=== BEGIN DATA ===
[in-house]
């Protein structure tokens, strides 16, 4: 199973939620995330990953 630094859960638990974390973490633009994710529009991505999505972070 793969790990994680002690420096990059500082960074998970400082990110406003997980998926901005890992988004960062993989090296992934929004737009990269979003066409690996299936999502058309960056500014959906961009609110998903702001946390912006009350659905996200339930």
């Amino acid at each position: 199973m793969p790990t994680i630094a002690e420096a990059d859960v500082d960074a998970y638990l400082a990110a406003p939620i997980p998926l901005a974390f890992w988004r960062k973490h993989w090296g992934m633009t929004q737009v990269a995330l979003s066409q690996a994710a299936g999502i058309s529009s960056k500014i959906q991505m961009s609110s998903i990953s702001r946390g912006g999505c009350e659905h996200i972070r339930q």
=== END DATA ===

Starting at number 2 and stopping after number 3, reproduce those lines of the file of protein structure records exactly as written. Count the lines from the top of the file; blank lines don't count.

């Protein structure tokens, strides 16, 4: 199973939620995330990953 630094859960638990974390973490633009994710529009991505999505972070 793969790990994680002690420096990059500082960074998970400082990110406003997980998926901005890992988004960062993989090296992934929004737009990269979003066409690996299936999502058309960056500014959906961009609110998903702001946390912006009350659905996200339930």
């Amino acid at each position: 199973m793969p790990t994680i630094a002690e420096a990059d859960v500082d960074a998970y638990l400082a990110a406003p939620i997980p998926l901005a974390f890992w988004r960062k973490h993989w090296g992934m633009t929004q737009v990269a995330l979003s066409q690996a994710a299936g999502i058309s529009s960056k500014i959906q991505m961009s609110s998903i990953s702001r946390g912006g999505c009350e659905h996200i972070r339930q």